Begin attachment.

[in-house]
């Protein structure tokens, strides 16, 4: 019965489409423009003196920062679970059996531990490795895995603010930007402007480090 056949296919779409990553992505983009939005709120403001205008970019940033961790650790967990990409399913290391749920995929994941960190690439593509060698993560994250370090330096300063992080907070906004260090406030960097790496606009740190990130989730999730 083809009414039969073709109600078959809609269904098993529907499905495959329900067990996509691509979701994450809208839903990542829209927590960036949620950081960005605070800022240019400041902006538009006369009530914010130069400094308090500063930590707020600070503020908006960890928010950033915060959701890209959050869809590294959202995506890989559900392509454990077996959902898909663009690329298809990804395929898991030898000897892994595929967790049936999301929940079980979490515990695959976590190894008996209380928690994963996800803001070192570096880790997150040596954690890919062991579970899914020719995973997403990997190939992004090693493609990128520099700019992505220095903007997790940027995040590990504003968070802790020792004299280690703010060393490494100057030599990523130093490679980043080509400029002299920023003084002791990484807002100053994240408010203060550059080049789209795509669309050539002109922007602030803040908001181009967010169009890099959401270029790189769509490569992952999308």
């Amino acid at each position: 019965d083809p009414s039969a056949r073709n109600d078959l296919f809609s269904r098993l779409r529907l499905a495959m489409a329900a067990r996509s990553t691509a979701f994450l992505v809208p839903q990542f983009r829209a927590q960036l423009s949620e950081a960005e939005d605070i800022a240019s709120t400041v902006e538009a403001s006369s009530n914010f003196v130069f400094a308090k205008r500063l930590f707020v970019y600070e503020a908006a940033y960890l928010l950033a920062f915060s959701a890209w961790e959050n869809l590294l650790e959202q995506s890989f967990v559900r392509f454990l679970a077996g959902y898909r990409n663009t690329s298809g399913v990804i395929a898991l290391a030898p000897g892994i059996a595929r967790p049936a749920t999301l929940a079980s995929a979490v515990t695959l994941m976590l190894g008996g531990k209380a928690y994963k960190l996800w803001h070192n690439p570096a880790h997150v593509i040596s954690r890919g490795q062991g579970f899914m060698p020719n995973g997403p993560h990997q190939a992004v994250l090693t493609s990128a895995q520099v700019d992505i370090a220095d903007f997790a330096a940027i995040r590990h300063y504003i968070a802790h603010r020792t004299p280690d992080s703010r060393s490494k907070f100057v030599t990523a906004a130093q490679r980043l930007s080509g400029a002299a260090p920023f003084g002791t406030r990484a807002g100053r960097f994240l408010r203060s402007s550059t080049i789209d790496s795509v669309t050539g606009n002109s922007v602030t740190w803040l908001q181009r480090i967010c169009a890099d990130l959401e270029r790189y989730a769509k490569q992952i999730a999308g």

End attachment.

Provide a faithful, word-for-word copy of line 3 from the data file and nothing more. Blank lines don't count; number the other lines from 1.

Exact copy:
């Amino acid at each position: 019965d083809p009414s039969a056949r073709n109600d078959l296919f809609s269904r098993l779409r529907l499905a495959m489409a329900a067990r996509s990553t691509a979701f994450l992505v809208p839903q990542f983009r829209a927590q960036l423009s949620e950081a960005e939005d605070i800022a240019s709120t400041v902006e538009a403001s006369s009530n914010f003196v130069f400094a308090k205008r500063l930590f707020v970019y600070e503020a908006a940033y960890l928010l950033a920062f915060s959701a890209w961790e959050n869809l590294l650790e959202q995506s890989f967990v559900r392509f454990l679970a077996g959902y898909r990409n663009t690329s298809g399913v990804i395929a898991l290391a030898p000897g892994i059996a595929r967790p049936a749920t999301l929940a079980s995929a979490v515990t695959l994941m976590l190894g008996g531990k209380a928690y994963k960190l996800w803001h070192n690439p570096a880790h997150v593509i040596s954690r890919g490795q062991g579970f899914m060698p020719n995973g997403p993560h990997q190939a992004v994250l090693t493609s990128a895995q520099v700019d992505i370090a220095d903007f997790a330096a940027i995040r590990h300063y504003i968070a802790h603010r020792t004299p280690d992080s703010r060393s490494k907070f100057v030599t990523a906004a130093q490679r980043l930007s080509g400029a002299a260090p920023f003084g002791t406030r990484a807002g100053r960097f994240l408010r203060s402007s550059t080049i789209d790496s795509v669309t050539g606009n002109s922007v602030t740190w803040l908001q181009r480090i967010c169009a890099d990130l959401e270029r790189y989730a769509k490569q992952i999730a999308g």